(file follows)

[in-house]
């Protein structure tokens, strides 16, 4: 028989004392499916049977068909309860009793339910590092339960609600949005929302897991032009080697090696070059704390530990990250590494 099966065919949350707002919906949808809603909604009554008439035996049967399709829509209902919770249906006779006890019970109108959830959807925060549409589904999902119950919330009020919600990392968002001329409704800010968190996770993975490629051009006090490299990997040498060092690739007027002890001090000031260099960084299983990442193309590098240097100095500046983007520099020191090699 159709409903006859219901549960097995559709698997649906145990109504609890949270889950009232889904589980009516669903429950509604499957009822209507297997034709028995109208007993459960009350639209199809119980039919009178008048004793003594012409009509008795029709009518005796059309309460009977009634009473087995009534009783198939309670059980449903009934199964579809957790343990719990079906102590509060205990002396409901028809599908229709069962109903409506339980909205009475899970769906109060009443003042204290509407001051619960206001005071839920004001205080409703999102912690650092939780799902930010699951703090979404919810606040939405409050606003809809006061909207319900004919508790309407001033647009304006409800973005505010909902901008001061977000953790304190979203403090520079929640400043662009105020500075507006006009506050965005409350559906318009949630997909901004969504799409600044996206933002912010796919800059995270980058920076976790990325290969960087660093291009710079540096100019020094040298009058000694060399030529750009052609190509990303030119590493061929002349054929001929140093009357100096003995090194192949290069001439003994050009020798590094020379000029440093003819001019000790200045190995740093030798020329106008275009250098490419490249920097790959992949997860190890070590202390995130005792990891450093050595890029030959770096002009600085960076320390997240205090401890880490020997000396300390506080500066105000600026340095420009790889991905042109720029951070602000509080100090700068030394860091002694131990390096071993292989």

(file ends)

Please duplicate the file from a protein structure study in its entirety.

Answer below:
[in-house]
């Protein structure tokens, strides 16, 4: 028989004392499916049977068909309860009793339910590092339960609600949005929302897991032009080697090696070059704390530990990250590494 099966065919949350707002919906949808809603909604009554008439035996049967399709829509209902919770249906006779006890019970109108959830959807925060549409589904999902119950919330009020919600990392968002001329409704800010968190996770993975490629051009006090490299990997040498060092690739007027002890001090000031260099960084299983990442193309590098240097100095500046983007520099020191090699 159709409903006859219901549960097995559709698997649906145990109504609890949270889950009232889904589980009516669903429950509604499957009822209507297997034709028995109208007993459960009350639209199809119980039919009178008048004793003594012409009509008795029709009518005796059309309460009977009634009473087995009534009783198939309670059980449903009934199964579809957790343990719990079906102590509060205990002396409901028809599908229709069962109903409506339980909205009475899970769906109060009443003042204290509407001051619960206001005071839920004001205080409703999102912690650092939780799902930010699951703090979404919810606040939405409050606003809809006061909207319900004919508790309407001033647009304006409800973005505010909902901008001061977000953790304190979203403090520079929640400043662009105020500075507006006009506050965005409350559906318009949630997909901004969504799409600044996206933002912010796919800059995270980058920076976790990325290969960087660093291009710079540096100019020094040298009058000694060399030529750009052609190509990303030119590493061929002349054929001929140093009357100096003995090194192949290069001439003994050009020798590094020379000029440093003819001019000790200045190995740093030798020329106008275009250098490419490249920097790959992949997860190890070590202390995130005792990891450093050595890029030959770096002009600085960076320390997240205090401890880490020997000396300390506080500066105000600026340095420009790889991905042109720029951070602000509080100090700068030394860091002694131990390096071993292989």